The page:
Read The Palm Beach Post’s complete coverage of Corey Jones’ shooting, MyPalmBeachPost.com/coreyjones
An audio recording of the controversial shooting of Corey Jones by a Palm Beach Gardens police officer six months ago does exist, The Palm Beach Post has learned, and it doesn’t completely match what the officer told investigators.
The recording comes from an AT&T roadside assistance line that Jones called several times from inside his broken-down SUV in the early morning of Oct. 18.
Investigators were able to recover one of the calls, which Jones dialed five minutes before he was shot and killed by plainclothes officer Nouman Raja, according to a person with knowledge of the incident.
The recorded call lasted 53 minutes before, during and after the incident, AT&T phone logs show.
It’s unclear how Raja’s statement differs from the recording, but it has raised concerns among investigators, The Post’s source said.
The case is expected to be finished soon and turned over to Palm Beach County State Attorney Dave Aronberg, who will have to make a decision on whether to charge Raja with a crime, present the case to a grand jury or not charge Raja. The recording, combined with Raja’s statement, could be critical to that decision.
State Attorney spokesman Mike Edmondson wouldn’t confirm or deny the existence of the recording, which wouldn’t become public record until the case is closed or until it becomes part of discovery in a criminal trial.
“All we can say is that it is an ongoing investigation,” Edmondson said Wednesday.
Jones, 31, was shot three times by Raja after the officer, who was on-duty but not in uniform, suddenly pulled in front of him in an unmarked van on an Interstate 95 off-ramp.
Raja told investigators that he had to shoot Jones because Jones came at him with a gun. He fired six shots. Evidence shows Jones never fired the weapon.
Raja was fired a few weeks later.
A week after the shooting, The Post reported first that Jones was on hold while awaiting a tow truck. Law enforcement officials would not say whether they had checked at that time with AT&T for the existence of a recording, but AT&T said it was cooperating with police.
The fact that a recording exists was not publicly known until now.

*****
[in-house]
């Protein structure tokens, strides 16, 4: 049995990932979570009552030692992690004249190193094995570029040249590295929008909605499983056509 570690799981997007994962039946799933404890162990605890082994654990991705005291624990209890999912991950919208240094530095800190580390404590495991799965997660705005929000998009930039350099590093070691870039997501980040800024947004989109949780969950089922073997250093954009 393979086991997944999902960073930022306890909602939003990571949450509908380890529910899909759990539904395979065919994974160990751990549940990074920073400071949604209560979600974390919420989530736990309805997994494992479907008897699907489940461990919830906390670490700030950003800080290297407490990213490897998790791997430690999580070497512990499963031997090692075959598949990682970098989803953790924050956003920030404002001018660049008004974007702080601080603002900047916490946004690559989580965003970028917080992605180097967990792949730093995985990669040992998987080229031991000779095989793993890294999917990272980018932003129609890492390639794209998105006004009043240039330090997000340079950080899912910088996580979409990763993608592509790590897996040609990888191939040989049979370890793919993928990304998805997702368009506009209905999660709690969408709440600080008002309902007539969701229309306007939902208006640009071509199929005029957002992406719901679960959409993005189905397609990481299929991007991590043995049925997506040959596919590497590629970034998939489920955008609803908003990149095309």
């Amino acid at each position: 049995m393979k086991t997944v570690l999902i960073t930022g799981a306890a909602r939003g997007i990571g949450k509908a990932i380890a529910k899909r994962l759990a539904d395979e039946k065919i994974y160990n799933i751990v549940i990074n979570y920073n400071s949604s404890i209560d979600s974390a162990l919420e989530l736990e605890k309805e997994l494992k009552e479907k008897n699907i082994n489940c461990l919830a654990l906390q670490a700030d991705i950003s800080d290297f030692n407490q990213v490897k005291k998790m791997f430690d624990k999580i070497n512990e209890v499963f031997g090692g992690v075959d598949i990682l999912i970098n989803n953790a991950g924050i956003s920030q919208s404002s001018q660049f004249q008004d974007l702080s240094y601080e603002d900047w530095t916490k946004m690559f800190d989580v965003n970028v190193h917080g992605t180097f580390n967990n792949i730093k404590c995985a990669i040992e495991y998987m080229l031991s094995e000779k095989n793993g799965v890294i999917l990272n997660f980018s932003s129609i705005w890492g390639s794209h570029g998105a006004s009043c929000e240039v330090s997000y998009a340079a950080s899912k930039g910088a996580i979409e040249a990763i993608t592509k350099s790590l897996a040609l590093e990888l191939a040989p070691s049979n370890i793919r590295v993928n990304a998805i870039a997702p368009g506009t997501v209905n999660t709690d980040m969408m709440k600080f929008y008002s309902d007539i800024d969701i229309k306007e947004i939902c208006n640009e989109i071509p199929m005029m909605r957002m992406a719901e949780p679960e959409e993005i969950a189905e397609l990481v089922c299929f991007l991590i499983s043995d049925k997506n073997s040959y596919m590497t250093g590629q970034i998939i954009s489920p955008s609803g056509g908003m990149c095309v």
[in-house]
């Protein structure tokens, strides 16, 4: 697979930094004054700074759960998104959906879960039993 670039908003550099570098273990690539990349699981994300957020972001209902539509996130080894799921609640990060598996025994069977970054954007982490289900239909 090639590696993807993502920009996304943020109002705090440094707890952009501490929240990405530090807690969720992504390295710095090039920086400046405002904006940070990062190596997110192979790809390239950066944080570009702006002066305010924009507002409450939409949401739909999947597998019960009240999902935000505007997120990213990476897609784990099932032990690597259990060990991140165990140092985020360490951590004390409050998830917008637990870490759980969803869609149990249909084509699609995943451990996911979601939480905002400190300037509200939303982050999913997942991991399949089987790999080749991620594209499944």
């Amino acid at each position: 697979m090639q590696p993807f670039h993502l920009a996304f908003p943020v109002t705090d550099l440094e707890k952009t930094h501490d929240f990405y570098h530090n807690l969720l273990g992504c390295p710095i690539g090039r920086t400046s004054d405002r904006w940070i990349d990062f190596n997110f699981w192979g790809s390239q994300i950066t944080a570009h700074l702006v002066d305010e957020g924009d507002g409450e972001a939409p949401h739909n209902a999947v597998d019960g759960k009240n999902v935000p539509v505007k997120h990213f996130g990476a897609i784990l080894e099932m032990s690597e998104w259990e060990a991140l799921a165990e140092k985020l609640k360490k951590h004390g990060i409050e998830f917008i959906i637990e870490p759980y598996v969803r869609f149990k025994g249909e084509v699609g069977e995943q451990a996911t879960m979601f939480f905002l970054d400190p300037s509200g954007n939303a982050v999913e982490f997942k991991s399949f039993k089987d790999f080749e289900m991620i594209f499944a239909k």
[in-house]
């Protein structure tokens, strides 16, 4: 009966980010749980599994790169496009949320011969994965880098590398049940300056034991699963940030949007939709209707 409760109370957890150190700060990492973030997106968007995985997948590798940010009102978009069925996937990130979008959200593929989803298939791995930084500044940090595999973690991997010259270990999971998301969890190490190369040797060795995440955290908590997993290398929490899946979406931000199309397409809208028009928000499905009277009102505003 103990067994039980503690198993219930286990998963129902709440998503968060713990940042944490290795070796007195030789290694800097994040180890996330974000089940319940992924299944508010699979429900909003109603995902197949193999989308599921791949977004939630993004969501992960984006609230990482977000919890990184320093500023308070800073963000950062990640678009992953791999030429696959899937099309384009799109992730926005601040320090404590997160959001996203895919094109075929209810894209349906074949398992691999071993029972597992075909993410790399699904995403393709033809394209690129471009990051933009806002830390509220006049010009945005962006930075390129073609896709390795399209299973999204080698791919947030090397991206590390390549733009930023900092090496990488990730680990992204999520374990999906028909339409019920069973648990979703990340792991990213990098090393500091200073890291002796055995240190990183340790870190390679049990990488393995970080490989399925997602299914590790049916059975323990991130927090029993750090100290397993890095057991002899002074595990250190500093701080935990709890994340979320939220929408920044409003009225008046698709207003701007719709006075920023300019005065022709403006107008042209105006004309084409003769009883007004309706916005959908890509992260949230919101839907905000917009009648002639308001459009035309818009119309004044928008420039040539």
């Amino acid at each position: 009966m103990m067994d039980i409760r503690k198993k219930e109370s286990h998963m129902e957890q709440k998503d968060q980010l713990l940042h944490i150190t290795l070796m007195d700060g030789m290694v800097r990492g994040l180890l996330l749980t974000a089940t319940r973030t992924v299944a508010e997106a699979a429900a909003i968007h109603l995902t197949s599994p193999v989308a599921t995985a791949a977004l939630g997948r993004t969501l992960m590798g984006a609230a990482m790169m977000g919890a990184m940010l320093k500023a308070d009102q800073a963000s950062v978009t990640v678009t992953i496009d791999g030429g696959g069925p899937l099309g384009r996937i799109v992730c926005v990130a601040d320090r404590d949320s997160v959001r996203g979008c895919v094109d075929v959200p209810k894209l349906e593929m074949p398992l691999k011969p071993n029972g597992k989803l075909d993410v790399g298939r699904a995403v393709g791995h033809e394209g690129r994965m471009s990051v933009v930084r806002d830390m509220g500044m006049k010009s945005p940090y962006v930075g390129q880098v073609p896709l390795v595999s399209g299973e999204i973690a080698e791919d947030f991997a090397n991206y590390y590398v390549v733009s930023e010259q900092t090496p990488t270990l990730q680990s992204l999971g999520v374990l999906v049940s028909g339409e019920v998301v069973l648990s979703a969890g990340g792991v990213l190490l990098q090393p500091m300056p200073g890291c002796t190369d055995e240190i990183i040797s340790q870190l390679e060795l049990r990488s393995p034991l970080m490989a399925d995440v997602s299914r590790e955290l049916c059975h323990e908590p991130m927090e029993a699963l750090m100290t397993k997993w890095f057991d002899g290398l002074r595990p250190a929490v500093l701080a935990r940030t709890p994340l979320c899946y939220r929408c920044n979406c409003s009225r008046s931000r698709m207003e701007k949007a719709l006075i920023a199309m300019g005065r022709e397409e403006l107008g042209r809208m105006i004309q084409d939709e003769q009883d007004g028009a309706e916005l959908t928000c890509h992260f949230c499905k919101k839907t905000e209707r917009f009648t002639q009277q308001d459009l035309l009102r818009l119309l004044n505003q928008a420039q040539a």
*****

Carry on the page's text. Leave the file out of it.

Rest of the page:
Jones’ family, who had been briefed by the the state attorney’s office on some details of the case, didn’t know the recording existed, they said Wednesday.
“I hope that it works in our favor,” Jones’ father, Clinton Jones Sr., said Wednesday when told of the recording. “I just want the truth to come out. I’m looking forward to it.”
Raja’s lawyer, Richard Lubin, declined to comment.
Jones made multiple calls to family members and AT&T’s roadside assistance line, #HELP, after his car stalled on the Interstate 95 off-ramp to PGA Boulevard on his way back from a gig.
Jones, a building manager for the Delray Beach Housing Authority, was also a drummer.
The last call to AT&T was at 3:10 a.m., five minutes before he was shot and killed by Raja. It’s unclear whether investigators received all of the calls Jones made to the recorded line.
The investigation is being led by the Palm Beach County Sheriff’s Office and includes three other law enforcement agencies, including the FBI. Prosecutors said they have interviewed more than 100 potential witnesses spanning 30 states and three countries. In the days after the shooting, the FBI was also called out to search the scene for more evidence.
The shooting received national attention, and there have been multiple protests in front of Aronberg’s office — most recently on Monday — urging him to charge Raja with a crime.
Adding to the pressure, Aronberg is up for re-election this year, although nobody has yet declared to run against him before the May 7 qualifying deadline.
Aronberg could choose to directly file charges against Raja or not, or leave the decision up to a grand jury, where the proceedings are secret. A third option, to take the case before a coroner’s inquest, hasn’t been used since 2005.
Prosecutors in Palm Beach County haven’t charged an officer in a shooting since at least 2000.
Kweku Darfoor, one of the attorneys for Jones’ family, reiterated that Jones’ family believes he would have followed any orders Raja gave him had he known Raja was a police officer.
“We believe that whatever comes out will show that Corey is exactly who we knew him to be, and that he did nothing wrong,” Darfoor said. “Now we’re finally getting a bit of information, but still waiting for the whole truth to come out.”